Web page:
Ross, could we keep politics, ideology out of F1?

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I’ve read the story at James Allen on F1 about Ross Brawn coming in under the Liberty Media wing of Formula 1 and working as a sporting operative to cure F1’s woes. The idea is that he would be in charge of the sporting elements of the series moving forward and one presumes just one of the multiple folks it will take to replace Bernie Ecclestone.

I am unclear on what that role would be as the sporting and technical regulations are duties the FIA currently control and Liberty Media’s presumed acquisition of F1 would be from a commercial rights holder position only but alas, there is most likely a “sporting” element to that part of ownership as well.

I was reading a parallel article at WaPo about the waning interest in the NFL and while many folks have pointed to the football league as a model that F1 could follow to find success and to staunch any bleeding of interest or viewership it may be experiencing; I would submit that this article cautions us as to this thought.

“Sunday Night Football” by 19 percent, “Monday Night Football” by 24 percent and the dreaded Thursday night game by 18 percent. A variety of factors may be contributing to this dive, from the election to so-called “fragmentation” of mass media. But none of the explanations make as much sense as the simplest one: The NFL has put less appealing and more disturbing action on the screen, and viewers are turning it off.”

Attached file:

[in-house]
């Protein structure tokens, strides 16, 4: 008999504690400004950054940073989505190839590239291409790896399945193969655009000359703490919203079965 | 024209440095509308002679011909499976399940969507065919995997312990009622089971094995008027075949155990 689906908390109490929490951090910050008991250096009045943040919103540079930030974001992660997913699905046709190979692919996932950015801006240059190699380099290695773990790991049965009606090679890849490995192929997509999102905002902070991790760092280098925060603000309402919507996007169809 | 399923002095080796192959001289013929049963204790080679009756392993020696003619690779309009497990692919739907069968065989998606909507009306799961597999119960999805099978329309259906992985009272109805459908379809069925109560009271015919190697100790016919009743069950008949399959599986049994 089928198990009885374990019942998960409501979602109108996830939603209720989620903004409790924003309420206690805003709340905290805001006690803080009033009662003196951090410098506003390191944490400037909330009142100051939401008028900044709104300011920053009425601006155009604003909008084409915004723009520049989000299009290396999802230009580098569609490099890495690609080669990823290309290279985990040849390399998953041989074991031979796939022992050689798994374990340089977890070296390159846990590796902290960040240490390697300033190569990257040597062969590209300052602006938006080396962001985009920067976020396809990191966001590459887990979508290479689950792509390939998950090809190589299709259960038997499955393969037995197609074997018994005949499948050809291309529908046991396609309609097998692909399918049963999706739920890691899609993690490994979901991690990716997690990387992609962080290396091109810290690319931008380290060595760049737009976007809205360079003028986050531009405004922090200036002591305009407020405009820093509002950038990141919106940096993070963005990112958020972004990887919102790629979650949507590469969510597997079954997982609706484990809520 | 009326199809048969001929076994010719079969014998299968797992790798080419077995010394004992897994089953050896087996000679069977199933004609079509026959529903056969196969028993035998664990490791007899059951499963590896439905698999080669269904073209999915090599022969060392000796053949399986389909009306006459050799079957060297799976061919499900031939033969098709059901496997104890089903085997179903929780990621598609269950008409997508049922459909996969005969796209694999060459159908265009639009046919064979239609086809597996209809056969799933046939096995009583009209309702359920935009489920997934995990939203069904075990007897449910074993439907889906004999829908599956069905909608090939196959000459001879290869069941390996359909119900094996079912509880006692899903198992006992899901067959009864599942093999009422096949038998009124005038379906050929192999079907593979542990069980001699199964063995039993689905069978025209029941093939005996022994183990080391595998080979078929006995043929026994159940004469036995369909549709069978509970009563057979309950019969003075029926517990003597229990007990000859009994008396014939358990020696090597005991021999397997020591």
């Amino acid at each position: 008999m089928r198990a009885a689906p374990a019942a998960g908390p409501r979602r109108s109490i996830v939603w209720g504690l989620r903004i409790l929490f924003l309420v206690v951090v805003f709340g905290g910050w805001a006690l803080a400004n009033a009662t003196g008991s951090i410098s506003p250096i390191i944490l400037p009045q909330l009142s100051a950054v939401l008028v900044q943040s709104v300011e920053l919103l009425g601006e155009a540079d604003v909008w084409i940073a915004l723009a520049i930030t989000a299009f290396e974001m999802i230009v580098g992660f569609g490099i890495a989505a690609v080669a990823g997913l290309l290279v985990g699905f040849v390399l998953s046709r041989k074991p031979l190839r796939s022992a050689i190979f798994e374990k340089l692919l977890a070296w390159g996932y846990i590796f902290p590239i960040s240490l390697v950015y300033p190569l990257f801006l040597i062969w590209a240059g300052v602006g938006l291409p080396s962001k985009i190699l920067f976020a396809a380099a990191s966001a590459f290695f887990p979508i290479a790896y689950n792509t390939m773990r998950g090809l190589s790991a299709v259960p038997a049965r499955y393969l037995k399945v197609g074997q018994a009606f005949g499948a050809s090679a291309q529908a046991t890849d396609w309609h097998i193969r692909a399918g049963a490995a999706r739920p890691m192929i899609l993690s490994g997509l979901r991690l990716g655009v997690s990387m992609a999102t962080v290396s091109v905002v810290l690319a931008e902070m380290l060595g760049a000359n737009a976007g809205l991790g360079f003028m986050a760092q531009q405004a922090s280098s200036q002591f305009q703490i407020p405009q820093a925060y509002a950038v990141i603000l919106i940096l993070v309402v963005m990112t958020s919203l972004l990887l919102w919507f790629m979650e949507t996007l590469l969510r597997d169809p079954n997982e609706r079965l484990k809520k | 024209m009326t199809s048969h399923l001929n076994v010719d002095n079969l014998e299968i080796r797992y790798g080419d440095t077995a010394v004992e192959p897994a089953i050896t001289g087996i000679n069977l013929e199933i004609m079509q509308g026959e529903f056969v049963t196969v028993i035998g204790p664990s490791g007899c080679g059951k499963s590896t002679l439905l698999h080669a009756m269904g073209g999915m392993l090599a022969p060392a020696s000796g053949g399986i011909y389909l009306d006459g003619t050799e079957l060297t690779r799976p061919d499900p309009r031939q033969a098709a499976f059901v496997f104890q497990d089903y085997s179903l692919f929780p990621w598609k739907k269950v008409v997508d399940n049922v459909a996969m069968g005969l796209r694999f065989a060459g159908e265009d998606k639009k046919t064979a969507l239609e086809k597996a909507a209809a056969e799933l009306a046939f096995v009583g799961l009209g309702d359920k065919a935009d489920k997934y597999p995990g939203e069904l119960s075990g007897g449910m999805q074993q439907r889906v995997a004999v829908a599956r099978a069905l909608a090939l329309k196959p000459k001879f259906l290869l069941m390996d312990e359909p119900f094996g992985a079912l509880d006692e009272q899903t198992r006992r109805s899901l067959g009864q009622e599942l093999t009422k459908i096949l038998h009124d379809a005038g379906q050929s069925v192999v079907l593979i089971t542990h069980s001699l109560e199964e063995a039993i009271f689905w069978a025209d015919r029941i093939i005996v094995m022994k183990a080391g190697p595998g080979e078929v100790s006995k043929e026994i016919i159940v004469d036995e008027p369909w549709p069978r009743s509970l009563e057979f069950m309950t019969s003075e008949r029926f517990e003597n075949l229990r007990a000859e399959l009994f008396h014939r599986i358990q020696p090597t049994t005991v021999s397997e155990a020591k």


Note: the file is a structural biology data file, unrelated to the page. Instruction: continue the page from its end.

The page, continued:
The fact is, the demographic that has kept the NFL moving skyward for years is now turned off by the politics of the sport and the narrative, as well as quality of product, it seems to be selling. The Article continues:

“But the NFL is beginning to seem over-managed and over-staged. Constant commercials and interruptions by refs waving their arms do not produce “appointment viewing;” rather, they produce punts, ties and stasis. Look at the standings: A cluster of 18 teams, indistinguishable save for the colors of their shirts, are at .500 or worse and five more at 4-3. In other words, 23 teams are not must-see-TV to anyone but their most fervent fans. The constant advertisements and hail of yellow flags from overly officious officials make a PBS series seem fast-moving, with a clearer story line.”

Is any of this tickling some notion or thought you may have had recently had about F1? Even from this past weekend’s Mexican Grand Prix? It’s not my intention to take the stuffing out of F1, I love F1, but I would caution the sport to avoid the cultural narratives that have little or no resonance with the majority of its demographic. NASCAR started down this road and quickly slowed its gallop when the O-Rings starting to buckle under full throttle-up. Fact is, sport is sport and not a cultural mirror that instantly equals the mobocracy of social media or punditry.